The Pain of Proofreading Ebooks

As a bumbling would-be novelist, I get my literary head handed to me on a plate on an hourly basis by Grammarly and Word.  Having been one of those kids smart enough to get A’s and B’s by doing the very least possible, I remember almost nothing of my poor English teachers’ best efforts.  Oxford comma?  What?  In the proofing done by Grammarly my work is attacked over and over, and I find myself trying to decipher results of the scans.  Most often it’s the pure hatred of contractions involved, but more often it’s subject verb agreement, tense, or dislike of my word choice.  It’s a bloodbath.

When under stress I use reading to numb my brain.  With the plethora of free novels in self-publishing, I’ve been downloading and sampling what some book bloggers have been promoting.  Note these bloggers target women who like sexy love stories.  Really sexy love stories…  If you call it Mommie Porn, be prepared for a firestorm reaction.  What’s porn to one is a sexy love story to another.  As they say, all in the eyes of the beholder or reader.

I got started on this slippery path by being goaded with a stick held by my more openminded friend, whom I’ll call Fredricka.  Fredricka, or Fred for short, encouraged me to read the 50 Shades with an open mind.  How can one ignore a book phenomena that’s changed publishing?  As a woman who was once in an abusive relationship, and who had experienced childhood abuse, these books reopened a figurative brain wound of mine.  My hackles were up and running the whole time.  Once past 50 Shades, I started reading other books in the same vein, then the wannabees.  The wannabees are sometimes excruciatingly painful, and hence the nutmeat in this blog post.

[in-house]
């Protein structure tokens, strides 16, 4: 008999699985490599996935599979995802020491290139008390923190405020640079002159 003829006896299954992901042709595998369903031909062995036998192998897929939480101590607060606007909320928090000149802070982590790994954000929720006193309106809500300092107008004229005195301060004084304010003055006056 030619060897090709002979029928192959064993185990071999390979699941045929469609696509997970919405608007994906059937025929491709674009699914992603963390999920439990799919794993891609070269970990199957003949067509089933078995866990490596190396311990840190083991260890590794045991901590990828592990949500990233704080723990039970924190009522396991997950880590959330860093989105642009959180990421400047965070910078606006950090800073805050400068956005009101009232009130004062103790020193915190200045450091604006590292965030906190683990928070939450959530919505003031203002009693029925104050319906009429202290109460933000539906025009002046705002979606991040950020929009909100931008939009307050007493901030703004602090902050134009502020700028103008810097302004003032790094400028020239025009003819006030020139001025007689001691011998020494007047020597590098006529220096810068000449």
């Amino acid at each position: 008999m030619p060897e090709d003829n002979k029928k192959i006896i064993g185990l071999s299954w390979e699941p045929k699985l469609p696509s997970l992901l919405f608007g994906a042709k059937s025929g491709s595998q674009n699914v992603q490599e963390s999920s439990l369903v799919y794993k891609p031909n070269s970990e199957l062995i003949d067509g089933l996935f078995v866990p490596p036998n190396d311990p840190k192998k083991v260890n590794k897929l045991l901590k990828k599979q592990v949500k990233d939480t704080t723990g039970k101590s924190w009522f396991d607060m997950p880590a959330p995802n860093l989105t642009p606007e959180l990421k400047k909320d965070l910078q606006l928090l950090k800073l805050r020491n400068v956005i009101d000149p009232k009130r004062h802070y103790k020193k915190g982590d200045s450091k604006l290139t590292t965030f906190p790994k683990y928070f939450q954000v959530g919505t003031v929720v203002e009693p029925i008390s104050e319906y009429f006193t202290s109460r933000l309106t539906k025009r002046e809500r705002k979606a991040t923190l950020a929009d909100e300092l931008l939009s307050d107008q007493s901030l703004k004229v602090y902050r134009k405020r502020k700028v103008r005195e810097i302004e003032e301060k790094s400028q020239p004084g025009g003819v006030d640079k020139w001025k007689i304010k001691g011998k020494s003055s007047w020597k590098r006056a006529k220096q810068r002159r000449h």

There are hundreds of women and men self-publishing to surf the phenomena of 50 Shades, and many of them need remedial English and an editor who has a grasp of sentence structure and plotting.  Not like friend Sue who’s really a wonderful cheerleader/reader, but a someone who can take the dreaded editing pencil in hand and help clean things up.  Or a professional formatter who can make a book actually readable.

One of the things learned in writing at school is pain.  Not the personal pain of childhood or adulthood, but pain of being laid out bare intellectually and creatively.  To submit to a teacher or editor is to dare them to call your creativity inconsequential or lacking, and yet we must do just that.  I’ve seen some ebooks slapped together and published in embryonic form when a good proofreader and editor could have made them wonderful.  I’ve seen some fair ebooks broken down with commonly misused words like their and they’re, and the ilk.  More than once I’ve deleted a book after trying to read past formatting, plotting and paragraph disasters.

It’s a shame.  Everyone needs encouragement, everyone needs to feel the wonder of success, but every writer needs a good editor and formatter, especially me.


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